Debt ceiling deadline could put SS benefits at risk - KAIT-Jonesboro, AR-News, weather, sports

Debt ceiling deadline could put SS benefits at risk

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JONESBORO, AR (KAIT) - Failure to raise the debt ceiling by Oct. 17 could wound the economy and threaten a recession.

If the government misses that deadline, it will default on its debt, running out of money to pay its bills. 

The Social Security Administration said if this happens, it could put benefits at risk.

For example, retirees who rely on a monthly Social Security check may not receive it at the end of the month.

"For most of our folks, it would be devastating if those benefits get delayed or stopped," Monte Callicott, executive director of the East Arkansas Area Agency on Aging, said.

More than 112,000 Arkansans rely on Social Security checks every month to more or less survive. Nearly 4,000 of that is in Craighead County.

"So a lot of this is scary for a lot of folks," Callicott said.

Sometimes the agency's clients can rely on their children for help.

"They're living with them to provide the support to be able to stay at home and they have to rely on some of their income to meet the household expenses," Callicott said.

But other times, the money's not there, and some seniors do not even have family to fall back on.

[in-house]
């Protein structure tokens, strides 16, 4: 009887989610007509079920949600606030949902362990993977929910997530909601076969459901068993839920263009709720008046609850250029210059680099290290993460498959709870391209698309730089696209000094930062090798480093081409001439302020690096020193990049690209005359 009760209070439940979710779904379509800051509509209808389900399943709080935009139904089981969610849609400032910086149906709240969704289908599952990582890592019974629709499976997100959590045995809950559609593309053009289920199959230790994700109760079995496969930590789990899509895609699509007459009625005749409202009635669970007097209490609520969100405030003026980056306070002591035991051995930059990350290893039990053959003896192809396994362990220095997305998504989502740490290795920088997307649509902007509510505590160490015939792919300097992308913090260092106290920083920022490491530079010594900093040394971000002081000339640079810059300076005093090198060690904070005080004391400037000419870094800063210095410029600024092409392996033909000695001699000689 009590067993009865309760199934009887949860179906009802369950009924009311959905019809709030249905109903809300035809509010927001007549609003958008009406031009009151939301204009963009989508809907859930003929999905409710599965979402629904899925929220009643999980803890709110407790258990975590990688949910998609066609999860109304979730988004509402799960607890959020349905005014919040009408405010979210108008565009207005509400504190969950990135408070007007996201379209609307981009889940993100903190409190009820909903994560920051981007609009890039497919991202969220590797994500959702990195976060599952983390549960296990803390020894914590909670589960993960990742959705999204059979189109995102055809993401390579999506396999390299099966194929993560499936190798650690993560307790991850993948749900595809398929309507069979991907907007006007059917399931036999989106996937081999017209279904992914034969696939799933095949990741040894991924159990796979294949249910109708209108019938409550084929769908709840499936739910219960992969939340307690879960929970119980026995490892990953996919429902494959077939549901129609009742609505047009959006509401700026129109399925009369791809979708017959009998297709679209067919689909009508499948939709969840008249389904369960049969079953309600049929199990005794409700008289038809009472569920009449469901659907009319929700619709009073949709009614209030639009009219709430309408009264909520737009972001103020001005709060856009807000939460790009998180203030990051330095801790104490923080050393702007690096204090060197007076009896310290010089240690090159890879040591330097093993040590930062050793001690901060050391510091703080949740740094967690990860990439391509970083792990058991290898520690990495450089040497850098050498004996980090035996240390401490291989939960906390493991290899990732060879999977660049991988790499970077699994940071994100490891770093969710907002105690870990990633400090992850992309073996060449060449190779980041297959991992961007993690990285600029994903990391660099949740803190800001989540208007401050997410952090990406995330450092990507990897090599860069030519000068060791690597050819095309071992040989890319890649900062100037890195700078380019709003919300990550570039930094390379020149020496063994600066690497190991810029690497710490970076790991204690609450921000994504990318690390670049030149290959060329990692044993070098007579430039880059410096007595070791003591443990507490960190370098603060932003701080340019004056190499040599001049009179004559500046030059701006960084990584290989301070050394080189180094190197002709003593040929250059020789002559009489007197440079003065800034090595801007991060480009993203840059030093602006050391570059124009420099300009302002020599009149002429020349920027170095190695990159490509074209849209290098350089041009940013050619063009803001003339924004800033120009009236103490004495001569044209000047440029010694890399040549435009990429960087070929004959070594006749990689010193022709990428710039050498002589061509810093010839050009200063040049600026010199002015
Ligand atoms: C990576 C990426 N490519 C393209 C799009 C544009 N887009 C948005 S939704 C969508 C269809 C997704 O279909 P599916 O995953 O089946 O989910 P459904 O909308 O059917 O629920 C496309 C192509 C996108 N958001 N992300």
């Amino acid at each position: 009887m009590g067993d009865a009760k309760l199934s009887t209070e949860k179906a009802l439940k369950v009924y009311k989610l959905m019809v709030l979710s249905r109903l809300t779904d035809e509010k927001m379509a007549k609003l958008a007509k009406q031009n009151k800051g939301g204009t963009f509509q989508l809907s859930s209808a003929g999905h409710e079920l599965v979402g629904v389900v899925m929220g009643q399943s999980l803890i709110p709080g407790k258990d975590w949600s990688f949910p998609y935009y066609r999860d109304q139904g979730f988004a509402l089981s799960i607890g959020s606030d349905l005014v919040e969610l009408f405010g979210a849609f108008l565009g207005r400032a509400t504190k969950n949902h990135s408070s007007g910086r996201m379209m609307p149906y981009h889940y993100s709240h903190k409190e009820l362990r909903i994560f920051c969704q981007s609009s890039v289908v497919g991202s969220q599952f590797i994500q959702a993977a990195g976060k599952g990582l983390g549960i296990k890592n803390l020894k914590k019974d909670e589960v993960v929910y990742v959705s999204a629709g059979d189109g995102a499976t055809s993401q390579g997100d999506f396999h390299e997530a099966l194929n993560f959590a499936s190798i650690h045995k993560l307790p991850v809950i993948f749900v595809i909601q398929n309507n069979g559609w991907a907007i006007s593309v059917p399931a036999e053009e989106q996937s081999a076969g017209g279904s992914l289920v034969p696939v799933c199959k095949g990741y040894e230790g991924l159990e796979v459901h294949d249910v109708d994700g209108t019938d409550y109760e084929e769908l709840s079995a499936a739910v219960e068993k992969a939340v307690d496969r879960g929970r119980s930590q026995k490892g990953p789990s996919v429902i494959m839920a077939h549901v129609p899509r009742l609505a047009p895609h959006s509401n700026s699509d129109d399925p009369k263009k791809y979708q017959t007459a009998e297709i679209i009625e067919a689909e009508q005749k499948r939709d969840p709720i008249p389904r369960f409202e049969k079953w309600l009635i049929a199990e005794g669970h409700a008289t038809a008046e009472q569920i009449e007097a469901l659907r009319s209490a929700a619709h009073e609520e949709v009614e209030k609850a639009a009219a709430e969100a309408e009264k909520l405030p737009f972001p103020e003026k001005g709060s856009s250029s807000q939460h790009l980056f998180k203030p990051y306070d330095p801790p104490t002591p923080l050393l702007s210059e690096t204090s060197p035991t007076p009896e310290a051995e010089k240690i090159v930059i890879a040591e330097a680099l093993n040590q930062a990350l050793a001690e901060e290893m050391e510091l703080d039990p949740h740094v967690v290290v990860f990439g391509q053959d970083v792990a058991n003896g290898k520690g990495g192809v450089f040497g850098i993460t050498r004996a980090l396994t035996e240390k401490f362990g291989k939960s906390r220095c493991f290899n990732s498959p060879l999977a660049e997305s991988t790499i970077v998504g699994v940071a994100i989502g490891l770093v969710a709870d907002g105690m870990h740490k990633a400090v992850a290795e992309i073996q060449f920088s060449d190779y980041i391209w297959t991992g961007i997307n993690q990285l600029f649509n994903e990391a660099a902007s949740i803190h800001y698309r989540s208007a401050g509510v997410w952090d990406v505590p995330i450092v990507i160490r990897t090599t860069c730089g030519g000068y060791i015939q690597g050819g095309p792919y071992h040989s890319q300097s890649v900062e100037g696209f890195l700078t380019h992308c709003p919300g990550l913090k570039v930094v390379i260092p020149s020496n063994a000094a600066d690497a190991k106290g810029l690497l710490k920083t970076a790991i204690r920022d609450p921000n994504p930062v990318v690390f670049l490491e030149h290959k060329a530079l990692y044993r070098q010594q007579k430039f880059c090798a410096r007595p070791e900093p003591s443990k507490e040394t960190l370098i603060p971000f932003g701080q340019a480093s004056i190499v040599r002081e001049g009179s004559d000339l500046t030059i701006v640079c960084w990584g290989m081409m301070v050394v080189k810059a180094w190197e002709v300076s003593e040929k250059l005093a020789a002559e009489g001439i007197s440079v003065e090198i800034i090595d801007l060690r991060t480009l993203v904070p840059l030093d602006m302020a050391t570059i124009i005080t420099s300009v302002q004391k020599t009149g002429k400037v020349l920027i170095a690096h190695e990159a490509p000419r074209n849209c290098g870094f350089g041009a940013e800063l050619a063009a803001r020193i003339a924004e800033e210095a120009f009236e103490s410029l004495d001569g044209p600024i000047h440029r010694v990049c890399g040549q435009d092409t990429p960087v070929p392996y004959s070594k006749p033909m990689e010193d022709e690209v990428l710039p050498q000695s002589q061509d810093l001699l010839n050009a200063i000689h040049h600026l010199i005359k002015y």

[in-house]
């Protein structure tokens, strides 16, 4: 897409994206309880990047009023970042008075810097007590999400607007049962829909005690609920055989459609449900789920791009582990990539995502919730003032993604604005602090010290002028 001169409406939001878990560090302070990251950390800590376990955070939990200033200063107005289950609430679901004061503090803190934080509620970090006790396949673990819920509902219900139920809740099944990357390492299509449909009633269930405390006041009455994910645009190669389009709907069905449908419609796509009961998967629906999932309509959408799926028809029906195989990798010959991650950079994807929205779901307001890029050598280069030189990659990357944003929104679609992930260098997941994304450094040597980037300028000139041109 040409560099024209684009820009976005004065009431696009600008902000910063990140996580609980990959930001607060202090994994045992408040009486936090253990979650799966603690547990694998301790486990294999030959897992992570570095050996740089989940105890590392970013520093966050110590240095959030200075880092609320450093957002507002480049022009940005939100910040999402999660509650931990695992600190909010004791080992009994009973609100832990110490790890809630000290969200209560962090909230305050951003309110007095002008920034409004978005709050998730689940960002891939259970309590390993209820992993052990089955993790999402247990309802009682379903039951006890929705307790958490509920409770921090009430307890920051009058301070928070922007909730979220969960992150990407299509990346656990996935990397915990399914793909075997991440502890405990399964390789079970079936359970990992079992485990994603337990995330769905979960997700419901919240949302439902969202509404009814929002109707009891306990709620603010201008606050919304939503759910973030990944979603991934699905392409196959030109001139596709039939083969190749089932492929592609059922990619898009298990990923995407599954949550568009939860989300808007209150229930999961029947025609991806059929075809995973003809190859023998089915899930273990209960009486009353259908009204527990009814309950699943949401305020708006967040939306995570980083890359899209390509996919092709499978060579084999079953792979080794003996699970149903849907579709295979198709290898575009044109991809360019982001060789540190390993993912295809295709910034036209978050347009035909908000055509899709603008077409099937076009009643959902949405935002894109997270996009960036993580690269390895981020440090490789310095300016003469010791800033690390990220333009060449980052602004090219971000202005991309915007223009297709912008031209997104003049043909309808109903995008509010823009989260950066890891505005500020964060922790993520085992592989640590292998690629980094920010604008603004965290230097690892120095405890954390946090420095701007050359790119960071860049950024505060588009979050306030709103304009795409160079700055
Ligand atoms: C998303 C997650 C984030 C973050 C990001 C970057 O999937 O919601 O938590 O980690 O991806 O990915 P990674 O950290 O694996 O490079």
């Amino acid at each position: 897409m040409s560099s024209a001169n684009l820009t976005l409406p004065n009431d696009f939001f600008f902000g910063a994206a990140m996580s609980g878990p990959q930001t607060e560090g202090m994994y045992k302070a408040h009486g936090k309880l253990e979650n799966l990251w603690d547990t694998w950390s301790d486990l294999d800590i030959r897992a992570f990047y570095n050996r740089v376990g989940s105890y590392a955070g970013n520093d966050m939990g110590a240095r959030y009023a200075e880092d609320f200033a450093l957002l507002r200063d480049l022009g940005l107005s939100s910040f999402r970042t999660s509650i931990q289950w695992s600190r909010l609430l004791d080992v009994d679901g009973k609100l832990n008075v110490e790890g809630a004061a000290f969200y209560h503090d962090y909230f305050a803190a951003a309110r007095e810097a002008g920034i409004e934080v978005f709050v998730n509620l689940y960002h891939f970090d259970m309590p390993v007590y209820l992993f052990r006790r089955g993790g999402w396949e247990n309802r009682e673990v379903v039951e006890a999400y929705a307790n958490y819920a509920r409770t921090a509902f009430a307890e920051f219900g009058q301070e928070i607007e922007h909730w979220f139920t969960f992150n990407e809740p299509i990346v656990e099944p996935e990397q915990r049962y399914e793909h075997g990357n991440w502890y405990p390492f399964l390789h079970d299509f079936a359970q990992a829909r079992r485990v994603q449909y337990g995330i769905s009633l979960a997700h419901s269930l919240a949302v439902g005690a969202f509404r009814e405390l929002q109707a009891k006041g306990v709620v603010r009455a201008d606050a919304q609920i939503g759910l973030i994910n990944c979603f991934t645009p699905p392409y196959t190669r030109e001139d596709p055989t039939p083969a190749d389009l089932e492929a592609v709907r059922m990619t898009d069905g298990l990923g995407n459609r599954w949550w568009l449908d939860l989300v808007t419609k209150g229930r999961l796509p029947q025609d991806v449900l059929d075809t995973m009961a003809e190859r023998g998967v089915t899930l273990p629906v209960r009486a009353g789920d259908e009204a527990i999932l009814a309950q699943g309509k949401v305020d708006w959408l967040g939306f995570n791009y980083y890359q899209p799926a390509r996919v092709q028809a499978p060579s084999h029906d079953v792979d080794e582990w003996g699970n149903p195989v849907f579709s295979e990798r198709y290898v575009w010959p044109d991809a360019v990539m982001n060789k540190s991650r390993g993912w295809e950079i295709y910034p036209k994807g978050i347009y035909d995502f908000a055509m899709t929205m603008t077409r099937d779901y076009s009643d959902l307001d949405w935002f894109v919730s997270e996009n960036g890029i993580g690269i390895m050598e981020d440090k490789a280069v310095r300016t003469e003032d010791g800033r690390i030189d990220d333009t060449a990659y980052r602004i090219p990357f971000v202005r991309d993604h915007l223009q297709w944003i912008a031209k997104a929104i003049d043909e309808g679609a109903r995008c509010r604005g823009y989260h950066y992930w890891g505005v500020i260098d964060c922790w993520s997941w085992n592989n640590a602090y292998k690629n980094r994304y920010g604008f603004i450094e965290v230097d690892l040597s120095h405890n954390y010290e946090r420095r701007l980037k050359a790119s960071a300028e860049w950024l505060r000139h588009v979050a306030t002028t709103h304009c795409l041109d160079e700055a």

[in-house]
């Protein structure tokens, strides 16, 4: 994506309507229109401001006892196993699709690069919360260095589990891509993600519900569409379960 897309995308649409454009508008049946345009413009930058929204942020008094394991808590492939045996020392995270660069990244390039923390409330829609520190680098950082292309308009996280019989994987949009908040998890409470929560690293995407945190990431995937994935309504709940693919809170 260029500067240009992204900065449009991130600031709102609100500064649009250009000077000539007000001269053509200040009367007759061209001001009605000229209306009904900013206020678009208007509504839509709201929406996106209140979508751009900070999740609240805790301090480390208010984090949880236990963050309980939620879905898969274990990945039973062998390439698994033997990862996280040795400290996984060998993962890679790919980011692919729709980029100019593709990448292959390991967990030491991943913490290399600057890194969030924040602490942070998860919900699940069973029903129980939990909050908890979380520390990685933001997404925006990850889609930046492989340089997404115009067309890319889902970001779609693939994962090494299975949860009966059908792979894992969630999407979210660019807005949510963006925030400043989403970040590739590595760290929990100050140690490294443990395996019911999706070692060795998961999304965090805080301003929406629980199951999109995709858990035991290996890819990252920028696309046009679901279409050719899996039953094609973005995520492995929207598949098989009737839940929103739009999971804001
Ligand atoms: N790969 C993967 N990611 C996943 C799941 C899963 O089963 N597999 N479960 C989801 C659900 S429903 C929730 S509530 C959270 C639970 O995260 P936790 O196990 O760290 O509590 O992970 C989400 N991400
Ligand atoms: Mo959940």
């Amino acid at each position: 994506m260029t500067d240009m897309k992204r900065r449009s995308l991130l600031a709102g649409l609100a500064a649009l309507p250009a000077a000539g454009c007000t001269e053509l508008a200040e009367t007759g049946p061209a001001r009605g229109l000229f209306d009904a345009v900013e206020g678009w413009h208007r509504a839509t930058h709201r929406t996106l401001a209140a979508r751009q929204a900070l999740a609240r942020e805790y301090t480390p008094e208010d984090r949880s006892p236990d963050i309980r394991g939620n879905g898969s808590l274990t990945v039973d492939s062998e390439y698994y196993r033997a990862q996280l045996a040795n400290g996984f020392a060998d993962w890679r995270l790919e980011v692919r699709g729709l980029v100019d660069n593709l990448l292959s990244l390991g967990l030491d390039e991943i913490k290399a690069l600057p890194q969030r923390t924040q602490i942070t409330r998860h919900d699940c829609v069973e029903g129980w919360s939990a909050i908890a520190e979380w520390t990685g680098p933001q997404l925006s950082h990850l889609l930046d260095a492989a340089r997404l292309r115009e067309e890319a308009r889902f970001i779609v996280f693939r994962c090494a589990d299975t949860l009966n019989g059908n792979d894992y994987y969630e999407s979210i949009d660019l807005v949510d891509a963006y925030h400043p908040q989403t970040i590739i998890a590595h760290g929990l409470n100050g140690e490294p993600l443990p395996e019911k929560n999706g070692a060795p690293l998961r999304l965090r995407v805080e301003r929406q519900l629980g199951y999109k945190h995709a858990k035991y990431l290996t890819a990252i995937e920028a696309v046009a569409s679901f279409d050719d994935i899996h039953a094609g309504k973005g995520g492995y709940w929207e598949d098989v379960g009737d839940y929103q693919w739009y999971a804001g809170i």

"About 26 percent of the folks we serve also live alone. So it would be even more devastating for them," Callicott said.

Callicott said demand for human services, like the agency and local food banks, would drastically increase and they would not be able to keep up.

"We simply don't have enough folks to cover the need if it comes to that. There's only so much funding, and if our funding starts to be delayed or choked off, then we won't be able to help them a great deal," Callicott said.

There is currently a third of senior Arkansans on food insecurity.

"This would just make the problem that much worse. The longer it goes on, the more problematic it will be," Callicott said.

The government has ten more days to fix this problem.

Lawmakers can adjust the debt ceiling by passing a standalone bill or by including it in another piece of legislation as an amendment.

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